Digital does not experience signal loss or degradation...what goes in, comes out.
As technical communicators tackle multimedia projects, they realize the importance of using a process that can handle the dynamics of multimedia. This paper presents a multimedia development process that was developed and implemented by a team of technical communicators at IBM. It incorporates the basic elements of a standard information development process, and helps guide a team through elements introduced by new media, such as video production and deliverable distribution.
When I was asked to write about the process in which I show demos of my company’s work, I initially thought of what I used several years ago to show clients my samples—a time when DVDs didn't even exist and my home office setup was not such that I could do demos effectively there. Those were days when I had to travel to a meeting with a VCR deck, a tube-style TV, a bunch of cables, a cart to carry everything on, and, of course, VHS tapes, all properly rewound to the correct starting points.
In the US today, there are 82.5 Million Content Creators 13.9% create content in virtual worlds 18.1% create video content 23.9% create blog content 79.7% create content on a social network. All we need is a standard that will support the topic- based nature of “how to” video content XML, and by extension, DITA, seemed to be a perfect ﬁt.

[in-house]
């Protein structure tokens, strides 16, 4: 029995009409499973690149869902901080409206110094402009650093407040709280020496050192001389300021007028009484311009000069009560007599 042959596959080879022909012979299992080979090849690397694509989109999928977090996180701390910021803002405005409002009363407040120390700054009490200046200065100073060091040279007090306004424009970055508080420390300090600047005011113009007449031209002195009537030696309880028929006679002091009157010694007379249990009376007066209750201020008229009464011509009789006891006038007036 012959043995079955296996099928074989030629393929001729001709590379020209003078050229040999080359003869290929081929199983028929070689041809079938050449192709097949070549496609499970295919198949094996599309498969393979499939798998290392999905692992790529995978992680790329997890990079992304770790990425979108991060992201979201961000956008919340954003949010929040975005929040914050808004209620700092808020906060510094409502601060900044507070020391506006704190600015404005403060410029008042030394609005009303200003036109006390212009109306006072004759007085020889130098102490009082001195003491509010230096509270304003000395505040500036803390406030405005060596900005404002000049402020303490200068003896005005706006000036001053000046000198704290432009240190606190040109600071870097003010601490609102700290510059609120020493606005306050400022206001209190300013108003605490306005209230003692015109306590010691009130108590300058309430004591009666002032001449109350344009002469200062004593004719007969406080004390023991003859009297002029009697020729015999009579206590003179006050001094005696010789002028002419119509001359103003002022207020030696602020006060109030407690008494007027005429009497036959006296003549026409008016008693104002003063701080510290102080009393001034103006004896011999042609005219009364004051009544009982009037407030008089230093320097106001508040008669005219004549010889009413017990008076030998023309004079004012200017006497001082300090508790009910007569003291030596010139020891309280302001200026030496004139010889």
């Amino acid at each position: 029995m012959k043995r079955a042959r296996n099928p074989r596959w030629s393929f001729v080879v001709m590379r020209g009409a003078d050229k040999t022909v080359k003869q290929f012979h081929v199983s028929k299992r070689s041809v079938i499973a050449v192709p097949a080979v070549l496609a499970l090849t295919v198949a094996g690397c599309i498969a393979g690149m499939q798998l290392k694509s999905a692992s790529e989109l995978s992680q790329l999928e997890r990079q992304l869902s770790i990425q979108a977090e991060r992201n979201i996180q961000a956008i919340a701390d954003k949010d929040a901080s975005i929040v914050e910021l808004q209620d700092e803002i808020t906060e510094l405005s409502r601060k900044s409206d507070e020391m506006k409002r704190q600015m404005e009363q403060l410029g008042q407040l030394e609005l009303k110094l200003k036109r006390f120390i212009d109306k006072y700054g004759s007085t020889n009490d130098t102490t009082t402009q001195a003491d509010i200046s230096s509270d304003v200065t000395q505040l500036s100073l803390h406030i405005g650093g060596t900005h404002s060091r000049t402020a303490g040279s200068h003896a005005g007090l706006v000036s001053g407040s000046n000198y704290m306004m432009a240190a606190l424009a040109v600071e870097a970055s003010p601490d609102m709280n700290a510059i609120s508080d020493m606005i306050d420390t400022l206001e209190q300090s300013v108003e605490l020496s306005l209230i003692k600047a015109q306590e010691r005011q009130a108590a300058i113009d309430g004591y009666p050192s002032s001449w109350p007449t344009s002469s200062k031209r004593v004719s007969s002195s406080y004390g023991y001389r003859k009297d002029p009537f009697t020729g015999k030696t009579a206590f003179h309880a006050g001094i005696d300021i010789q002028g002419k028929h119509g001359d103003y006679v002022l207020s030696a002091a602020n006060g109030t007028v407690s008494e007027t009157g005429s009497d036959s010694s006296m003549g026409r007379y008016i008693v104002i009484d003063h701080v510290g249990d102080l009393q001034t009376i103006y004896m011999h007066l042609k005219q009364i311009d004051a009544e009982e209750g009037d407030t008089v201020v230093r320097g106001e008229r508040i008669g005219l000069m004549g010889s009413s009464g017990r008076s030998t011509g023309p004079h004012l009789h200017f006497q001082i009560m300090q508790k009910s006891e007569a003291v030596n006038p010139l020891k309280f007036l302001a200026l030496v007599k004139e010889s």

Advancing technology allows us to use the new technologies of podcasts (audio recordings delivered as .mp3 files) and vidcasts, or more properly, broadcast video to convey technical information. Effective audience analysis will determine whether multimedia is right for our users. We use the same correct rhetorical principles to communicate information aurally and visually as we do when creating text.
Advice on how to get started giving screencasts, why you might want to do it and how to establish your recording studio. Then we move into planning the capture of your screencast and a few tips on using some presentation tools.
With so much training being done on computers (along with other tasks being done while training is taking place on that same computer), it’s important to know some best practices for developing training and other modules with screencasts. Amy Tehan demonstrates tips and tricks for making an effective screencast that will hold the viewer’s attention and get the message across.
This presentation focuses on creating video demonstrations of software for online tutorials, using AVI files, and Inserting these files into Windows Help or HTML.